Underage referrals and citations for consumption of alcohol have tripled this year at the University of South Dakota compared to 2011, police officials said.
According to the University Police Department, as of Sept. 24, 49 arrests and 48 referrals dealing with underage drinking have been documented since Jan. 1, 2012.
UPD Lt. Dallas Schnack said that for the entire year of 2011 there were only 17 arrests and 5 referrals made that dealt with minors drinking alcohol illegally.
“When people think of a college campus they think of certain things, and I know that drinking and partying is going to be one of those things,” Schnack said. “It may be that there is this image that this is what you do when you come to college.”
Schnack said there are many reasons that could account for the increase of numbers, but he said he could not put blame on any particular cause.
“UPD procedure involving the bikes and the Tahoe have put us in much more contact with the public at night,” Schnack said. “We are out and about more having contact with people. But in all honesty, the culture of drinking alcohol seems to be growing. I don’t even think it’s a campus thing, I think it’s a nationwide thing. The mass culture is accepting drinking.”
While numbers have increased significantly, Schnack clarified that many of the arrests have nothing to do with students on campus.
“Now, out of these (numbers for 2012), half of these are not students,” Schnack said. “At this time last year, it was about a quarter of them who were not students, which means we are also dealing with a lot more non-students on campus, or at least around campus.”
All alcohol incidents involving arrests and citations require the Vermillion Police Department to become involved, and Chief of Police Matt Betzen said he has not personally noticed any differences in violations from years previous, but he said he could understand why there is an increase.
“Last year, we had fewer numbers than we did the year before (2010), but we also had far fewer officers on staff,” Betzen said. “If the numbers are up, it’s because we’re doing a better job enforcing.”
Betzen said there are a lot of reasons minors choose to drink, but a big contributing factor is peer pressure.
“There’s a lot of peer pressure, and alcohol seems to be to some method of overcoming your natural disinclinations,” Betzen said. “Our goal is just to deter underage drinking.”
Senior Laurie Nordahl said in many instances, people tend to think coming to college means going out to parties and drinking.
“People think it’s cool,” Nordahl said. “It almost becomes expected to drink when you come to college.”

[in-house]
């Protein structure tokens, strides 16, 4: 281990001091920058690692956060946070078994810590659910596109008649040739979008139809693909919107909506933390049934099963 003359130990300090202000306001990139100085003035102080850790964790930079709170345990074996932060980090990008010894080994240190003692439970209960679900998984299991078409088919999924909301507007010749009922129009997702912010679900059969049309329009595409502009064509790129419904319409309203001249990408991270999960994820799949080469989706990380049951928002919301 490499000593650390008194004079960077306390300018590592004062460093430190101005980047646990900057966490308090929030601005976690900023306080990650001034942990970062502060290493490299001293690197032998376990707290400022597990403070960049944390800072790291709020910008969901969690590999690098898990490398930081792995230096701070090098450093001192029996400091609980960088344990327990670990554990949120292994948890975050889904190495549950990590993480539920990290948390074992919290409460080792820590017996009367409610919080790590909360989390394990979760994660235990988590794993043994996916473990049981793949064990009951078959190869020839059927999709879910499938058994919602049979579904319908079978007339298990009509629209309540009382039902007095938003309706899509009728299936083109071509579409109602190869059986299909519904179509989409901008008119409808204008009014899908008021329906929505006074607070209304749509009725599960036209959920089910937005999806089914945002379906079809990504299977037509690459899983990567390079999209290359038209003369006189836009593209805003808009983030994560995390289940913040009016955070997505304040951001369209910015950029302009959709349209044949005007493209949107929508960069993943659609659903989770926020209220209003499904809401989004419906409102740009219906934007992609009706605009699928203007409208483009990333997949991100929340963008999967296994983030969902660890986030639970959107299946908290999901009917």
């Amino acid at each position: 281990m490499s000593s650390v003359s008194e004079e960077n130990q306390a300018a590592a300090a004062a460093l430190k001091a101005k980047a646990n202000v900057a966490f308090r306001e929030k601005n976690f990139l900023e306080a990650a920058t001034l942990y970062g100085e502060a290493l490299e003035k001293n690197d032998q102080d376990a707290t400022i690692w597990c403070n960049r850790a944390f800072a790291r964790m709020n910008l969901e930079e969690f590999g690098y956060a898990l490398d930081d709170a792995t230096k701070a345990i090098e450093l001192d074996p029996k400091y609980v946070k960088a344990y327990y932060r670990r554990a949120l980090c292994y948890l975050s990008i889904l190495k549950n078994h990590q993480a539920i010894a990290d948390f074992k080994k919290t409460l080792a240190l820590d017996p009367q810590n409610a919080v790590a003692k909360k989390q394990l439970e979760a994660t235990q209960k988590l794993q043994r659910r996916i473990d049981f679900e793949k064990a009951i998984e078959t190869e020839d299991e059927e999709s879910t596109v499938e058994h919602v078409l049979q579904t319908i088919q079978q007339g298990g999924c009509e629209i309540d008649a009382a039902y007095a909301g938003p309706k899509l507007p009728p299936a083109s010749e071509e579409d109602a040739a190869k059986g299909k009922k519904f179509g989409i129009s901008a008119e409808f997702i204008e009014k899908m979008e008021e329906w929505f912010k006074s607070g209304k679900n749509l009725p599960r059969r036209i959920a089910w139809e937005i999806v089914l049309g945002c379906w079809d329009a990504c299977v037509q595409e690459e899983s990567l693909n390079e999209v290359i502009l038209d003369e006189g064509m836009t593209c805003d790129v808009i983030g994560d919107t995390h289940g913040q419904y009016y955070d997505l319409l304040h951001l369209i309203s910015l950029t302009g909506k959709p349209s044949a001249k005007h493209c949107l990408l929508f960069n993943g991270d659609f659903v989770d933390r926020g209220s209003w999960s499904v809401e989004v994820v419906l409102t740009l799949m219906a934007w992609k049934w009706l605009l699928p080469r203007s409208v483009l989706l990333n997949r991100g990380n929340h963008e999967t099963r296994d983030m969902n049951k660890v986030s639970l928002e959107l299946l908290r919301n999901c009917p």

Dean of Students Kim Grieve said while there is an increase of underage drinking, it does not mean it has become any more acceptable.
“I don’t think we are becoming more accepting of it, but more students are engaging in underage drinking,” Grieve said. “They just don’t understand what we believe to be responsible drinking on this campus.”
First-year Andi Manakdan said underage drinking on campus is becoming noticeable.
“I see a lot of people looking for alcohol on the weekend, walking around looking for a house party,” Manakdan said.
According to UPD, in many cases under university policy, students who are caught underage drinking will be cited with a referral before they are arrested.
“Our policy has always been that when we are patrolling on campus and when we deal with students who are cooperative, our first thing to do is send them to Student Rights and Responsibilities (SRR),” Schnack said. “That’s why there are 48 referrals and not 100 arrests, because those who are cooperative will be sent to SRR.”
If referred to SRR, students will be asked to discuss the reported incident with committee members, which includes Grieve, and will then be sanctioned.
“We have moved away from fine sanctions, and look more to community service and restorative justice,” said Grieve.
Schnack said one reason underage consumption has increased is due to the fact that there are more wet houses around campus, but he said drinking in the residence halls has also swelled.
“Over 90 percent of all alcohol incidents that occur in the dorms result in a referral to SRR,” Schnack said. “The other 10 percent that are getting citations are more than likely a non-student or they were uncooperative.”
New to campus policy is the allowance of alcohol in permitted units within Coyote Village and McFadden residence halls.
Phil Covington, associate dean of students, said he does not believe the new policy correlates to the increase in underage drinking.
“I don’t think in any way have we (USD) sent a mixed message,” Covington said. “The policy isn’t the issue, it’s the choices, and so we need to focus more on education.”
The policy currently allows certain parts of fourth floor Coyote Village and first floor McFadden to house alcohol if inhabitants are of age and have received permission from the university.